Importantly, the Land Registry will process registrations where documents have been executed using the Mercury signing approach:
For land registration purposes, a signature page will need to be signed in pen and witnessed in person (not by a video call). The signature will then need to be captured, with a scanner or a camera, to produce a PDF, JPEG or other suitable copy of the signed signature page. Each party sends a single email to their conveyancer to which is attached the final agreed copy of the document and the copy of the signed signature page.
To summarise some further points:
- Most information enquiries are experiencing minimal delays
- Registrations of new titles, such as on sales of part or new leases, and applications to update existing titles, are experiencing more significant delays but can be expedited via the expedite service
- Cancellation dates for replying to requisitions are extended until further notice
- Access to free documents on the land registry portal has been extended to 90 days from completion of the transaction
- Identity requirements have been relaxed. The Land Registry will now raise a requisition for identity documents, and not cancel applications
- Requests for extensions to a notice or objection period will be granted if lawfully possible
- Land charges searches can be submitted electronically with PDF documents
The scheme is being administered by HMRC under a new online portal that has been set up. It applies to businesses, charities, recruitment agencies, individuals who employ a nanny, administrators (where there is a reasonable likelihood of re-hiring the workers) and public authorities.
All employers with a UK payroll can apply as long as you have:
- Created and started a PAYE payroll scheme on or before 28 February 2020
- Enrolled for PAYE online (which can take up to 10 days)
- A UK bank account.
To make a claim you will need:
- The number of employees being furloughed
- The start and end date of the claim
- The name and National Insurance Numbers for each furloughed employee
- Your employer PAYE reference number
- To be registered for PAYE online
- The Self-Assessment Unique Taxpayer Reference, Corporation Tax Unique Taxpayer Reference or Company Registration Number as appropriate for your entity
- Your UK bank account details and sort code
- Your name and contact number
- Your organisation’s registered name
- Your organisation’s billing address
- The full amounts you are claiming for including:
- Employee wages
- Employer national insurance contributions
- Employer minimum pension contributions
For claims for those who are flexibly furloughed you will also need:
- the number of usual hours the employee would work during the claim period
- the hours the employee has worked or will work during this period
- you will also need to keep a record of the number of furloughed hours that the employee has or will be furloughed for.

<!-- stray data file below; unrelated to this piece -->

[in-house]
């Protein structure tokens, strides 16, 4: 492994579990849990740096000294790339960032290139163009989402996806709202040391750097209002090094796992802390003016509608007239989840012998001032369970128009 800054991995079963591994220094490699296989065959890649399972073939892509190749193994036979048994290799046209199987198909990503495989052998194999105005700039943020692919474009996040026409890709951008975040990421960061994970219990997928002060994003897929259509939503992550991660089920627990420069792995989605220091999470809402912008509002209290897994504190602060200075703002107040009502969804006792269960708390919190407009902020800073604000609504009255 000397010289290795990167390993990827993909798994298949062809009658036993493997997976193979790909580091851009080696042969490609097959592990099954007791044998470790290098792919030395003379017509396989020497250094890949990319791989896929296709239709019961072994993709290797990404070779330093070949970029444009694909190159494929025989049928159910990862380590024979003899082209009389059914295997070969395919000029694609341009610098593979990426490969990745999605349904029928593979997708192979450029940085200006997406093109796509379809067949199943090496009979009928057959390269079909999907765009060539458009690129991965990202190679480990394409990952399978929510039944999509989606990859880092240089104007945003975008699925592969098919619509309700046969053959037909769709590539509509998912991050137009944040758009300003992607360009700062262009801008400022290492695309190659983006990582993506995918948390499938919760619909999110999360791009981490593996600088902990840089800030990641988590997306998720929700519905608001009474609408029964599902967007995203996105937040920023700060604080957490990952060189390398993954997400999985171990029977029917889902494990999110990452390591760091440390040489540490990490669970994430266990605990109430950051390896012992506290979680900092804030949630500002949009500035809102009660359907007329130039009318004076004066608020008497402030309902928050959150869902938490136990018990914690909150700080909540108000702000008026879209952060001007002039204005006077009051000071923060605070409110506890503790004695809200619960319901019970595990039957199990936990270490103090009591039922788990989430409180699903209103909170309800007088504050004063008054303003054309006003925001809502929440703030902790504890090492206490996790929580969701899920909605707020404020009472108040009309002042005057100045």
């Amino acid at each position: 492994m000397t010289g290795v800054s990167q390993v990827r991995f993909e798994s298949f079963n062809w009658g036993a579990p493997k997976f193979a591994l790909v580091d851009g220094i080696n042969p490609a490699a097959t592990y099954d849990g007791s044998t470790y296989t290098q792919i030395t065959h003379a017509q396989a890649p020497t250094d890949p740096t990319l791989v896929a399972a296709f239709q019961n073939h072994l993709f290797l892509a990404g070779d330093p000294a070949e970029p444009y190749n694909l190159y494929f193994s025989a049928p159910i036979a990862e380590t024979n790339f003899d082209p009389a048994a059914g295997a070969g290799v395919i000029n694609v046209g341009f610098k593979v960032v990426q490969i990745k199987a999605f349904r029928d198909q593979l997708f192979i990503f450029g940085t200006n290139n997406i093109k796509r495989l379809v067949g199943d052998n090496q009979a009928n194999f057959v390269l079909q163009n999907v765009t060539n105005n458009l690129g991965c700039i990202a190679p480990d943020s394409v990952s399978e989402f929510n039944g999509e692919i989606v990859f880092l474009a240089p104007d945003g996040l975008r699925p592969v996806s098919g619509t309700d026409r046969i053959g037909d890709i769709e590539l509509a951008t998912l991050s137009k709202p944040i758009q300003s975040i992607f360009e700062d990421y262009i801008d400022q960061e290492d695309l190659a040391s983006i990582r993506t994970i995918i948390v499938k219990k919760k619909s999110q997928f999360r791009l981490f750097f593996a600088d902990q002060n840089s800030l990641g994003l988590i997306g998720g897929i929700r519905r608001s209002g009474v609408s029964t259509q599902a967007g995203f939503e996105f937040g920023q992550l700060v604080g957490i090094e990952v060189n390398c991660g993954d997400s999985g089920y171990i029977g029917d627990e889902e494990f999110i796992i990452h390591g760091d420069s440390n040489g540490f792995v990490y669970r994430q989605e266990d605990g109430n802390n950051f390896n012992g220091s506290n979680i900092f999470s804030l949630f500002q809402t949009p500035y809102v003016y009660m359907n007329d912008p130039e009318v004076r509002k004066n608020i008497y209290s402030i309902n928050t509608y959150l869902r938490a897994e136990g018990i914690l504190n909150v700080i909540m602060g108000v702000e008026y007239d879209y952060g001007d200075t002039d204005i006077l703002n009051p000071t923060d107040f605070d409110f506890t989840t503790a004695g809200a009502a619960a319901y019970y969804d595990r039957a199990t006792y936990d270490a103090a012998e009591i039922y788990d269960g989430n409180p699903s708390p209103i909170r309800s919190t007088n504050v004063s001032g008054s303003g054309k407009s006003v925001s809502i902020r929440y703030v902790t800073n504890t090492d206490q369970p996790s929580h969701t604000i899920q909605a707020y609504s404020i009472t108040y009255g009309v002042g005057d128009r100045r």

You will need the above information ready before you access the system to make a claim. You will also need to have calculated the amounts claimed in advance as the application needs to be completed in one session. You can currently save one draft of the application and it must be completed within 7 days of starting it.
The Government has issued a step-by-step guide for employers who wish to make a claim under the scheme which can be found using the link below. It contains useful information about calculating the payments claimed. You will need to register for a Government Gateway ID and password if you do not yet have one in order to access the portal.
If you use an agent who is authorised to act for you for PAYE purposes, they will be able to make a claim on your behalf. If you use a file only agent (who files your RTI return but doesn’t act for you on any other matters) they won’t be authorised to make a claim for you and you will need to make the claim yourself. A file only agent can assist you in obtaining the information required to make a claim (listed above). If an agent makes a claim on your behalf you will need to tell them which bank account you would like the grant to be paid into.
For claims for fewer than 100 employees you will need to input the details separately for each employee. If claiming for more than 100 employees you can upload a file with the information instead. The file should include the following information for each furloughed employee: name, National Insurance number, claim period and claim amount, payroll/employee number (optional). You will also need to include details of hours normally worked, actual hours worked and hours furloughed for those who are flexibly furloughed.
The need to demonstrate the impact of coronavirus on your business is not one of the criteria listed above about who can make a claim, so the government does not appear to intend to set a specific test to determine if a business is “severely impacted by coronavirus”. You are not required to explain the impact of Coronavirus on your business when submitting your claim.
HMRC will retain the right to audit any claim retrospectively. You must keep records for 6 years including:
- the amount claimed and claim period for each employee
- the claim reference number
- you calculations for each claim
- details of hours usually worked and hours actually worked for flexibly furloughed employees.
You must tell your employees that you have made a claim under the scheme, and you must continue to pay their wages during this time.